Sorry for confusion, wwest is correct....I was describing traction control.
  • I got into my 2010 Camry a couple of days ago and turned it and started to drive off. The VSC indicator came on even though I was on flat, dry pavement. The car made a squealing noise and pulled to the left. There had been no previous indication of any problem. Turning the car off and back on did not help. I decided to park and not use the car. The car was towed to the Toyota dealer who said I must have hit a large bump within the last few days, so the damage is my fault and that the repair is not covered by the warranty. Fr the past few weeks, we have only done local driving. We live in a very flat area and hit no bumps at all. Has anyone ever experienced a failure of the VSC for no apparent reason?
  • my Daughter's 2005 Camry (152,000 M.)had the check engine light,VSC and the traction control light all come on at the same time.so going with some of the replys on this post i unhooked both battery posts for about 15 mins, i took off the gas filler cap and cleaned it and the filler neck(just in case) checked the master clyn. level but it was fine- i did add some power steering fluid as it was slightly low,but i think this was unrelated to the lights being on. i cleaned the terminals and hooked the cables back to the battery,started it up and lights went off after engine was running and have stayed off so far. i had the excact same deal happen with my 07 silverado when its CEL came on,unhooked battery cables and tightned gas cap and light has never came back while engine is running......thanks for all the ideas here guys!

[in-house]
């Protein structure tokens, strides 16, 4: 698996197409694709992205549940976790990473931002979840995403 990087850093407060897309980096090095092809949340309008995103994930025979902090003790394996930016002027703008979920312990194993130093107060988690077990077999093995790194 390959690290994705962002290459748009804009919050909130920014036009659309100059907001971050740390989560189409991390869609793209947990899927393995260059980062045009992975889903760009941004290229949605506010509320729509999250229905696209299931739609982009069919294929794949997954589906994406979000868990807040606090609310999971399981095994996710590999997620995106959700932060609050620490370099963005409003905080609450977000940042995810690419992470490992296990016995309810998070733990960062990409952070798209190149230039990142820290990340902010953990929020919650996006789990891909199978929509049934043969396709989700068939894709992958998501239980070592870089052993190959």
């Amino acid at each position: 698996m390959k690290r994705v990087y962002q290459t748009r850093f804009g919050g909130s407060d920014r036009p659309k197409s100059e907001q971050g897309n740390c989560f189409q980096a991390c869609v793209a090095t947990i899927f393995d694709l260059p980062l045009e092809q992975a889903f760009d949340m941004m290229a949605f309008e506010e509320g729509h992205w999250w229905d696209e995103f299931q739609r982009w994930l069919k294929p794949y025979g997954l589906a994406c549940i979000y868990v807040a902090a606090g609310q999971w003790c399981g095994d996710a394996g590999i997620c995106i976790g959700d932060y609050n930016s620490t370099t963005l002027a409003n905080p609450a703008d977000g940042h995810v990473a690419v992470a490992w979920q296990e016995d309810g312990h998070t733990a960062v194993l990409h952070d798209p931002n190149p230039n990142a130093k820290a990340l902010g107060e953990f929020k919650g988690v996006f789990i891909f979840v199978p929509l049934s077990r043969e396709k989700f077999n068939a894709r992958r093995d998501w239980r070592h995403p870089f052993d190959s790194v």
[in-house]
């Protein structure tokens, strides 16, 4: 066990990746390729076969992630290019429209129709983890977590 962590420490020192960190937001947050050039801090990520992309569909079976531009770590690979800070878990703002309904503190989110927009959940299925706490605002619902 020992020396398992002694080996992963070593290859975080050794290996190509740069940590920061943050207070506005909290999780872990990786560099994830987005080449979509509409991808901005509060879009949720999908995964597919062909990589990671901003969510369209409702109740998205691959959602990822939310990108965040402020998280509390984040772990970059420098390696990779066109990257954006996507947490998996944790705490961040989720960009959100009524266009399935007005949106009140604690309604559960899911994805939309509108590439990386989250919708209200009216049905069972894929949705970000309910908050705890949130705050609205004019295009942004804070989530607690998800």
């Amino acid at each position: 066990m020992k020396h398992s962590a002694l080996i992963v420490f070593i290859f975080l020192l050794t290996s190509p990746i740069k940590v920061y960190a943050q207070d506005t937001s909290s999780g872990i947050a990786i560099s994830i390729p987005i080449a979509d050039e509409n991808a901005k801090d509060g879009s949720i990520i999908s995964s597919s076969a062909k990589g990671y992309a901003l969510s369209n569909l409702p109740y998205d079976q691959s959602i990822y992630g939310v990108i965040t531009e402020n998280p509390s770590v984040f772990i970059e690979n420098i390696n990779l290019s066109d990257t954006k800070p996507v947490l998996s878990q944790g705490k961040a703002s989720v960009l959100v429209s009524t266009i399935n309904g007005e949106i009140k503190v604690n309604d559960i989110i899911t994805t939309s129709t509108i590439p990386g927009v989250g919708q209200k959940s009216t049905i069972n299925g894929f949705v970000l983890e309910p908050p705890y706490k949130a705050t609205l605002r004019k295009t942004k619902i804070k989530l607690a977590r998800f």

• wwestwwest Posts: 10,706
    "..so the damage is my fault.."

    Dealer found "damage"?....what damage?

    I would disable(***) the Trac/VSC functionality and drive it for a few days to see if the car functions correctly otherwise.

    With the engine idling unplug the MAF/IAT connector, the engine will die, reconnect the connector, restart the engine. VSC/Trac will now be disabled for the next few drive cycles.
  • wwestwwest Posts: 10,706